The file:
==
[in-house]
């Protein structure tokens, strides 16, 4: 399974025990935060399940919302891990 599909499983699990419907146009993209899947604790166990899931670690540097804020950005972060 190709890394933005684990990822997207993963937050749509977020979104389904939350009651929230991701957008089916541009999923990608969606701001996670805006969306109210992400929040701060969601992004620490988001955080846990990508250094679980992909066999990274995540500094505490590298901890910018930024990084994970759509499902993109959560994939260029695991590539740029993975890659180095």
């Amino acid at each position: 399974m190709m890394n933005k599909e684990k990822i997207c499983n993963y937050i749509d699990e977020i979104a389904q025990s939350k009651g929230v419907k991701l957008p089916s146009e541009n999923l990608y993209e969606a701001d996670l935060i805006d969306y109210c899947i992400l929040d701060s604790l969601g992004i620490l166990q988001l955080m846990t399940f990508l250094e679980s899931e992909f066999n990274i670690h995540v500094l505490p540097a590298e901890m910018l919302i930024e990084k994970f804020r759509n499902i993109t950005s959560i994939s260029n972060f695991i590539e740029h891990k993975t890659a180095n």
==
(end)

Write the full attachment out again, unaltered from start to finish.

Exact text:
[in-house]
């Protein structure tokens, strides 16, 4: 399974025990935060399940919302891990 599909499983699990419907146009993209899947604790166990899931670690540097804020950005972060 190709890394933005684990990822997207993963937050749509977020979104389904939350009651929230991701957008089916541009999923990608969606701001996670805006969306109210992400929040701060969601992004620490988001955080846990990508250094679980992909066999990274995540500094505490590298901890910018930024990084994970759509499902993109959560994939260029695991590539740029993975890659180095």
């Amino acid at each position: 399974m190709m890394n933005k599909e684990k990822i997207c499983n993963y937050i749509d699990e977020i979104a389904q025990s939350k009651g929230v419907k991701l957008p089916s146009e541009n999923l990608y993209e969606a701001d996670l935060i805006d969306y109210c899947i992400l929040d701060s604790l969601g992004i620490l166990q988001l955080m846990t399940f990508l250094e679980s899931e992909f066999n990274i670690h995540v500094l505490p540097a590298e901890m910018l919302i930024e990084k994970f804020r759509n499902i993109t950005s959560i994939s260029n972060f695991i590539e740029h891990k993975t890659a180095n």